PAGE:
DOUBTS are surfacing here that South Africa will be able to meet
its April 1994 target date for democratic elections. Vigorous and
sustained opposition from conservative factions in the negotiation
process and escalating political violence have led some observers
even to question whether the country will be able to remain unified
throughout the transition process.
"I have never been more worried about the negotiating process in
South Africa than I am at present," says a Western diplomat close
to the talks. "It is beginning to look as though the rhetoric of
Chief Mangosuthu Buthelezi could signal a long-term decision to
resist the April 27 target date come what may."
The July 25 terrorist attack against white worshipers in a
church in Cape Town, killing 12 people, is likely to further weaken
the ruling National Party (NP), which, according to opinion polls
conducted by three polling companies here, has been losing support
to Chief Buthelezi's Inkatha Freedom Party (IFP). The polls now
indicate that the NP has minority support among whites.
Political scientists say this shift could jeopardize the
structure of the multiparty talks and strengthen right-wing demands
for a whites-only election or a referendum on the proposed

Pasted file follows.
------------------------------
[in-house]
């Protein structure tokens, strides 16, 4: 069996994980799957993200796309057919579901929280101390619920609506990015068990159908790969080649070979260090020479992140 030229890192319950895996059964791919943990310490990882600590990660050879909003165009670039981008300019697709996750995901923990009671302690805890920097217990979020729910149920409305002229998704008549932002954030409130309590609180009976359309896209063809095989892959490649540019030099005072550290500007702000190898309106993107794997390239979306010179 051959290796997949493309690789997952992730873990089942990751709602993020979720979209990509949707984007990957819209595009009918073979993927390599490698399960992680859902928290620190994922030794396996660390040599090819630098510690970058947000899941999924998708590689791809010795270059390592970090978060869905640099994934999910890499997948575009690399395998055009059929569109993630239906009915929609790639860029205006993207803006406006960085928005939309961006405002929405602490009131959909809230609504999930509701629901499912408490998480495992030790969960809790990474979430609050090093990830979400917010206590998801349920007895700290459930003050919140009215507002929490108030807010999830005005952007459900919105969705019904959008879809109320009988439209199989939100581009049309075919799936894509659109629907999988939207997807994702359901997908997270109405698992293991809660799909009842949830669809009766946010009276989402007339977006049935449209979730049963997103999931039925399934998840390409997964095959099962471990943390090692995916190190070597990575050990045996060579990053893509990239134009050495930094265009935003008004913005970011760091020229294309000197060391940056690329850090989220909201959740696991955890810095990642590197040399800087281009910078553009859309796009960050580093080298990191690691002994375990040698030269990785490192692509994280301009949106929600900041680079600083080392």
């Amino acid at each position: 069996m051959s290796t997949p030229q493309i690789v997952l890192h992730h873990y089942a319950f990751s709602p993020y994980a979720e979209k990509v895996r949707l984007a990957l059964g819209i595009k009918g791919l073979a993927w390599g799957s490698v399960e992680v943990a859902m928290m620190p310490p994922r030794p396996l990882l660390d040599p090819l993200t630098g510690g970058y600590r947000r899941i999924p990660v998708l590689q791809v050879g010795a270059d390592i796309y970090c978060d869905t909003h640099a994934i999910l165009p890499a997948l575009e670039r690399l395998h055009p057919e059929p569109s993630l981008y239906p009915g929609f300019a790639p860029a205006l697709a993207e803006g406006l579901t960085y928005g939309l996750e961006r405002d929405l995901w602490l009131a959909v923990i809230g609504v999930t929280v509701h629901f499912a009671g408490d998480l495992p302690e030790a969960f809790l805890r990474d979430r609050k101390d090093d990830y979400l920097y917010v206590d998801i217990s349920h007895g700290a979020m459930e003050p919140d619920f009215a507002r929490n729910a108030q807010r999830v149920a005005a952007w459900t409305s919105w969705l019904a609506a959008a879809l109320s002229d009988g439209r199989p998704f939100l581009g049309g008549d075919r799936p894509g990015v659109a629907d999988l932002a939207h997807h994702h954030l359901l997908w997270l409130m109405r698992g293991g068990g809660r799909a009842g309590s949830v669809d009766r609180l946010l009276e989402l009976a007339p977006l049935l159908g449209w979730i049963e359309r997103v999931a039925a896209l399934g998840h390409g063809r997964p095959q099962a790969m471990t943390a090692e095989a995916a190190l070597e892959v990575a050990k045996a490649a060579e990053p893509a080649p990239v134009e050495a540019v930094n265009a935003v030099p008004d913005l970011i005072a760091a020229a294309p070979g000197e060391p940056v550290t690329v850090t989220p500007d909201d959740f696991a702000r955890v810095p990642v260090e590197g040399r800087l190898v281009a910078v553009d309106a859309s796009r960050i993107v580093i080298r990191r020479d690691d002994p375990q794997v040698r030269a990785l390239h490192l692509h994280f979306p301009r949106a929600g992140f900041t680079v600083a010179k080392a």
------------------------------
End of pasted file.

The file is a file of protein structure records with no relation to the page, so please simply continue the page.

transition to democracy.
Since the April election date was set on July 2 despite
opposition by the Concerned South Africans Group (COSAG) - a loose
alliance of right-wing white parties and conservative blacks led by
Buthelezi's IFP - the Zulu chief has warned of civil war and a
Bosnia-type situation, if what he calls the will of the African
National Congress (ANC) and the government are imposed on COSAG.
Buthelezi addresses whites
After a deadlock in the negotiating forum last week, Buthelezi
said he would not return to the talks until the rules had been
changed so that decisions could not be made without the IFP's
Negotiators had been aiming for mid-August to finalize the
interim constitution, Bill of Rights, an independent peacekeeping
force to maintain order before the election, and the powers and
functions of the proposed Transitional Executive Council. The
mid-August deadline would allow enabling legislation to be passed
at a special Parliament session Sept. 13.
But the multiracial transitional body to run the country during
the election process - which was to be installed this month - is
now expected to be up and running by the end of September at the
In his bid to change the course of negotiations, Buthelezi has
addressed well-attended, mainly white meetings around the country,
citing his opposition to the two-phase approach to negotiations
that relies on an elected constituent assembly to finalize the
He wants strong regional government in the new South Africa, and
is insistent that regional powers, boundaries, and functions should
be written into an interim constitution before national elections.
He told a largely white audience in the Orange Free State
capital of Bloemfontein last Friday that the government had sold
out its own constituency by agreeing to an elected
constitution-making body. …